percent of attendance, and it is surprising
to see how eager the pupils themselves be
come iu securing the "honor'' for their re
spective schools, All the children are hunt
ed up and induced to como to school. As
sistance is rendered to those too poor to
purchase books, nnd nil become co-worlters
for a definite object ami for the general
good, It is impossible in a newspaper arti
clo to give auythlng like n complete outline
of the system, but it 1 sufficient to state
that the graduating system works well in
West Virginia, is endorsed by the leading
schoolmen of the State, and it might be in
troduced with profitable results lu a large
majority of the counties In our own Com
monwealth. GVmm of Liberty,
Two Jersevshore men went to Elk coun
tv recently to hunt wolves. The wolves
hunted the men and kept them up a tree all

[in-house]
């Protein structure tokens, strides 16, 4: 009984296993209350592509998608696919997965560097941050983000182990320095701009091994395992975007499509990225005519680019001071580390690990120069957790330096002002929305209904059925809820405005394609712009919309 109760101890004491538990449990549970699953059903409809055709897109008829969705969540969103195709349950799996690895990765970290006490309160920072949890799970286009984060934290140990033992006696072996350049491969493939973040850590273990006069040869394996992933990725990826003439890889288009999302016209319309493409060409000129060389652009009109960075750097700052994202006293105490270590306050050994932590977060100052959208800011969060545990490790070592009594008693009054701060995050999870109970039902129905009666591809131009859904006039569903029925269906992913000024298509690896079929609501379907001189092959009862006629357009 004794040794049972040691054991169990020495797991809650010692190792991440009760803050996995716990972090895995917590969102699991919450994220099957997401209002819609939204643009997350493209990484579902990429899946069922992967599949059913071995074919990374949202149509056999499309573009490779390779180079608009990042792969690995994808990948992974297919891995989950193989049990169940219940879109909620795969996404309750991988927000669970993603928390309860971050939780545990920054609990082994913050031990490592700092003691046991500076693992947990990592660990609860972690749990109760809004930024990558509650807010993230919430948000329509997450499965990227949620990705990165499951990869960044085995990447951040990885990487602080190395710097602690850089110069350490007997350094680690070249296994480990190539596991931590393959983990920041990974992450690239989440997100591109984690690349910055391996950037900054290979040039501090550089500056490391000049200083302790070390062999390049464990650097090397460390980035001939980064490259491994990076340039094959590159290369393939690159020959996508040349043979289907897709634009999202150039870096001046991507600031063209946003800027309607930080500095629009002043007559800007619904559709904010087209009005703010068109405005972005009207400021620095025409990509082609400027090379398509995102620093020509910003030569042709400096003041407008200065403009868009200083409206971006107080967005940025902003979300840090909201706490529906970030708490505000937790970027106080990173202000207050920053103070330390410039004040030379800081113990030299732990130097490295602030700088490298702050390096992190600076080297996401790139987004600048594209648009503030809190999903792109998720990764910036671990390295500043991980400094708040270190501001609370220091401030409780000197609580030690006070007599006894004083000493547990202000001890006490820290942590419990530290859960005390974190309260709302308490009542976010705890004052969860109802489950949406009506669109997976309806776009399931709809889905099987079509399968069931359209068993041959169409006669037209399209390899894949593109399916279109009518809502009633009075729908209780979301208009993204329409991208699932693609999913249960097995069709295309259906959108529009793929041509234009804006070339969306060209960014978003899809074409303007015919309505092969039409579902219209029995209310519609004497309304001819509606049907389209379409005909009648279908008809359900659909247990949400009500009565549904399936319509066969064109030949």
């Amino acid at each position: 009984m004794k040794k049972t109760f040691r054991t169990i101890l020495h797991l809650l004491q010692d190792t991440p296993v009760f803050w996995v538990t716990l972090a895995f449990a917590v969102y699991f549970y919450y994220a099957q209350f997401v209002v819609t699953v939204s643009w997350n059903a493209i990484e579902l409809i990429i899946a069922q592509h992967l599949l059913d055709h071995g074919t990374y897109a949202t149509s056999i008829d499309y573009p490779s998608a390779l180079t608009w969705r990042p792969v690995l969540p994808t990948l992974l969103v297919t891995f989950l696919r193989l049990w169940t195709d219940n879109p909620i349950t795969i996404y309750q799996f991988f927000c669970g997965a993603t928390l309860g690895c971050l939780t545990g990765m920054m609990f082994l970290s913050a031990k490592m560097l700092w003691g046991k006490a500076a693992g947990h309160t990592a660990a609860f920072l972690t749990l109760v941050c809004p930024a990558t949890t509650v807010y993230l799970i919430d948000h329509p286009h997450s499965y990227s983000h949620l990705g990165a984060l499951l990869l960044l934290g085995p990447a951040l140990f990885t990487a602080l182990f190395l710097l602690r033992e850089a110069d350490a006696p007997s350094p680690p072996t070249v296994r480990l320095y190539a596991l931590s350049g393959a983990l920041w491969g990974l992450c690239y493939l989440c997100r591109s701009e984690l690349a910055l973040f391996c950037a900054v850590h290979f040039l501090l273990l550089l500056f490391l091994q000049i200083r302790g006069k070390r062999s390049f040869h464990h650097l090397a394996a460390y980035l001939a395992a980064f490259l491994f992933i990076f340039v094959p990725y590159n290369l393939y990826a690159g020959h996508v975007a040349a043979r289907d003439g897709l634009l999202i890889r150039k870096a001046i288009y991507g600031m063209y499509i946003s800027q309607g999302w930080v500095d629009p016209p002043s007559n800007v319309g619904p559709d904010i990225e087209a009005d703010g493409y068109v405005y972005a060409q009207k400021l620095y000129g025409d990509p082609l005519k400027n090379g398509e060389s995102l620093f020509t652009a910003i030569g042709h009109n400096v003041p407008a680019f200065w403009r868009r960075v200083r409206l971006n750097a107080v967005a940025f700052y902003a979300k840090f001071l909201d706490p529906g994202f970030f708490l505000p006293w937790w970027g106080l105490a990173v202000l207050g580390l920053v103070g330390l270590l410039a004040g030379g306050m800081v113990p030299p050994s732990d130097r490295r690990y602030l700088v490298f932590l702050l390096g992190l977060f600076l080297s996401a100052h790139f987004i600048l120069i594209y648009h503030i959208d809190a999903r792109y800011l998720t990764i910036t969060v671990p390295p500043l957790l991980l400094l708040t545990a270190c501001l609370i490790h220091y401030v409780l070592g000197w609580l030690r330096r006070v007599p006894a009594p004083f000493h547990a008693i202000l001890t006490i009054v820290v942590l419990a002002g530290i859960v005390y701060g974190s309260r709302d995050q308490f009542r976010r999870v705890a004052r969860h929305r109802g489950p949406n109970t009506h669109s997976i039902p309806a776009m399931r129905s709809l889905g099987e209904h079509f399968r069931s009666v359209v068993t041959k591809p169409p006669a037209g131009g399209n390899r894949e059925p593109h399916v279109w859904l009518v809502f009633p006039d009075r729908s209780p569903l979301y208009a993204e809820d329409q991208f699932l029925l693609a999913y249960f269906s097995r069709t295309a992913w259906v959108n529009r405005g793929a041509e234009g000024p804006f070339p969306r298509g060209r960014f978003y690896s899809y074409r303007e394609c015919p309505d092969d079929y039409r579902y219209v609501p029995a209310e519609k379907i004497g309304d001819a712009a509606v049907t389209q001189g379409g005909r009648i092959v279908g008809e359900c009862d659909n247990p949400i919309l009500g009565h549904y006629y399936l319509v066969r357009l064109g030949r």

leiiath. announcing that he nan not ueemcu
It iimner to withdraw from n convention
called, ns this had been, fornn onject outsiue
ind above politics, and reviewing in nn
able nnd elaborate speech the questions
prominently beforo the country. He ar
pued strontrlv acainst coercion, showing the
Htrenijth and resources of the Bouinetn
'-trntou an ,1 rensnnlnt- that self-interest, if no
blither motive, should deter us Irom piling
inir into a civil war that cannot fall to prove
disastrous to us ns a nation and to uring puv
nrtv mid sufferine upon our own citizens.
Undeclared that ho for one wouiu resist,
under.any nnd nil circumstances, mouse oi
force to coerce the South into the union.
first hecauso it would be ineffective, and sec
nnil linrnllsn It would lead to a war of ex
termination a morn: those who were bretb
reti. not bv ties of country alone but by
hlnod. He denounced those who endeavor